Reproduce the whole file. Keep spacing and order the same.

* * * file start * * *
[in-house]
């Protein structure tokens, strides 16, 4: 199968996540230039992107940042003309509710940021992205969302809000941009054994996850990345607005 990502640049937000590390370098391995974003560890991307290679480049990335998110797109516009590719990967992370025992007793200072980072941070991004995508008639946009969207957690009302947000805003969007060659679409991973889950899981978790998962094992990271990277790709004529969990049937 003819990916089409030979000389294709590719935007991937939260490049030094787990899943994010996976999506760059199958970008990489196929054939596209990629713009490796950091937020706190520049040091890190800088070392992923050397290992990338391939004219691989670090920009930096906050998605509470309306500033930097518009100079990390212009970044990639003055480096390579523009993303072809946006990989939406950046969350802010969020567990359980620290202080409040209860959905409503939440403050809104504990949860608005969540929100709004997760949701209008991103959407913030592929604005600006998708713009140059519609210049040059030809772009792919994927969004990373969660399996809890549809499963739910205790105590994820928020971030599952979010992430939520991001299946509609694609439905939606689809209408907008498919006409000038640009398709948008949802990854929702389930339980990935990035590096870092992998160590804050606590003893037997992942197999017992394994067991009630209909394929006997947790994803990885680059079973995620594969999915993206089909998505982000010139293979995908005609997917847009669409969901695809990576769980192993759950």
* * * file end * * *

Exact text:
[in-house]
């Protein structure tokens, strides 16, 4: 199968996540230039992107940042003309509710940021992205969302809000941009054994996850990345607005 990502640049937000590390370098391995974003560890991307290679480049990335998110797109516009590719990967992370025992007793200072980072941070991004995508008639946009969207957690009302947000805003969007060659679409991973889950899981978790998962094992990271990277790709004529969990049937 003819990916089409030979000389294709590719935007991937939260490049030094787990899943994010996976999506760059199958970008990489196929054939596209990629713009490796950091937020706190520049040091890190800088070392992923050397290992990338391939004219691989670090920009930096906050998605509470309306500033930097518009100079990390212009970044990639003055480096390579523009993303072809946006990989939406950046969350802010969020567990359980620290202080409040209860959905409503939440403050809104504990949860608005969540929100709004997760949701209008991103959407913030592929604005600006998708713009140059519609210049040059030809772009792919994927969004990373969660399996809890549809499963739910205790105590994820928020971030599952979010992430939520991001299946509609694609439905939606689809209408907008498919006409000038640009398709948008949802990854929702389930339980990935990035590096870092992998160590804050606590003893037997992942197999017992394994067991009630209909394929006997947790994803990885680059079973995620594969999915993206089909998505982000010139293979995908005609997917847009669409969901695809990576769980192993759950």